Ocean Park ceased to be a Jockey Club subsidiary on 1 July 1987, becoming its own statutory body, with a Government-appointed Board. The Jockey Club established a HK$200 million trust to ensure the Park's continued development. At present, Ocean Park is managed by the Ocean Park Corporation, a financially independent, non-profit organisation.
In 2003, Allan Zeman, known for leading the creation of the popular Lan Kwai Fong entertainment district of Hong Kong, was appointed Chairman of Ocean Park Corporation, a position he held for 11 years.
In 2005, the same year that the park's rival Hong Kong Disneyland opened, Ocean Park unveiled a HK$5.5 billion Master Redevelopment Plan (MRP), under which older features at the park were rejuvenated and new areas developed. The number of attractions more than doubled, from 35 to over 80. The Lowland was redeveloped as a new area called the Waterfront, while the old 'Headland' became 'The Summit', with polar and rainforest exhibits. A dedicated thrill ride area, Thrill Mountain, opened, and the children's area was refurbished as Whisker's Harbour.
The first of the new developments, Amazing Asian Animals, showcasing some of the Asia's endangered creatures, including giant pandas, red pandas, Chinese giant salamanders, Asian small-clawed otters and the Chinese alligators, and Ocean Express, a funicular train system capable of transporting 5,000 visitors per hour between the Summit and the Waterfront, were launched in 2009.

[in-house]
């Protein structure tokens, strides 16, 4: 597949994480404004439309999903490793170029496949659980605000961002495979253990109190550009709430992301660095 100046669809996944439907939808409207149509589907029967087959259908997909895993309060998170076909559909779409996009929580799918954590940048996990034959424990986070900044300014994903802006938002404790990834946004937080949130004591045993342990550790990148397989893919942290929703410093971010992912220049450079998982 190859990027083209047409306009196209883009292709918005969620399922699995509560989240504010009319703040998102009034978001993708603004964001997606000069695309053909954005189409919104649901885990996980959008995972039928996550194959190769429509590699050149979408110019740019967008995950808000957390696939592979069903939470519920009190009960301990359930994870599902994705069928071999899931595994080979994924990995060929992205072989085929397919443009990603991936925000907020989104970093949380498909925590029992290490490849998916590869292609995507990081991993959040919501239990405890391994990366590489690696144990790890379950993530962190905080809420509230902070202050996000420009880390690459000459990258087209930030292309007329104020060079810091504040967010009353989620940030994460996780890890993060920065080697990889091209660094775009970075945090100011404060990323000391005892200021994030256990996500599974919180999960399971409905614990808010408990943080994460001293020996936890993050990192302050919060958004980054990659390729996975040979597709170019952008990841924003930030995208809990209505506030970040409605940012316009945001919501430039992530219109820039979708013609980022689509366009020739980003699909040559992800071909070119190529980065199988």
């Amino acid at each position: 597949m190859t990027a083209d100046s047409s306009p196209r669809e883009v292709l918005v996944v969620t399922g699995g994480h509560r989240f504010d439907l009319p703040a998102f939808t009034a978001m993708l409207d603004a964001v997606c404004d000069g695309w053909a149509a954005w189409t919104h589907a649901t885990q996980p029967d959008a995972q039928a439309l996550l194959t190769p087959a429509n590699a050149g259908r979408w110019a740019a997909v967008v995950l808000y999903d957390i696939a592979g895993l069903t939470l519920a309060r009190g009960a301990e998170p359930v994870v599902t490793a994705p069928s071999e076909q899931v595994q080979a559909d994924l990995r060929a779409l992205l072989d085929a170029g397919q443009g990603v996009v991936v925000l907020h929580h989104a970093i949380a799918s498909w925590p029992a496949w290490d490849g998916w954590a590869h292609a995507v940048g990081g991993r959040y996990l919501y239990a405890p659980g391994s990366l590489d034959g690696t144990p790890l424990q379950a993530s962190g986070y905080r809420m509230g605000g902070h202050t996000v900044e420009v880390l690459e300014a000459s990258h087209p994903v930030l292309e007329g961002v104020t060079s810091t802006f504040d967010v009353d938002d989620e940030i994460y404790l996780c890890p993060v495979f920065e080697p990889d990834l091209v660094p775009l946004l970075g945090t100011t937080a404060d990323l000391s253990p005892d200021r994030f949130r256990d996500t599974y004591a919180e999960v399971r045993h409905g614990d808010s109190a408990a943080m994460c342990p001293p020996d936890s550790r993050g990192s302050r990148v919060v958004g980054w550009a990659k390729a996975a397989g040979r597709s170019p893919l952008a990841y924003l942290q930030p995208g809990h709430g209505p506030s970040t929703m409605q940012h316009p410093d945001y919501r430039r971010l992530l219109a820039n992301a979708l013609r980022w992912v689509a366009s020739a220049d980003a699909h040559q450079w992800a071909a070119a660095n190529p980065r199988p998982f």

In January 2011, Aqua City was opened. The zone features the Grand Aquarium, designed by St. Louis-based PGAV Destinations, displaying some 5,000 fish from over 400 species, and the world's first and only 360° water screen show Symbio.
In June of the same year, the Rainforest, an integrated theme zone featuring over 70 exotic animal species, was opened.
In March 2012, the new attraction zone Old Hong Kong opened, evoking the streetscapes and spirit of Hong Kong between the 1950s and the 1970s from various perspectives. In April, the newly refurbished Hong Kong Jockey Club Sichuan Treasures opened. In July, the final element of the redevelopment, Polar Adventure, opened, featuring animals such as penguins, Pacific walruses, spotted seals, northern sea lions, snowy owls and Arctic foxes, aiming to highlight some of the conservation issues they face.
A 20,000 sq ft shark aquarium opened in July 2014 at the former Atoll Reef site called Shark Mystique.
On 19 February 2019, Ocean Park officially opened its first hotel: The Hong Kong Ocean Park Marriott Hotel.
In January 2020, the park sought HK$10 billion from the government for a major upgrade, following a 14 percent decline in visitor numbers and a cash-flow crisis. The government was ready to support the move, but legislators from both sides had concerns.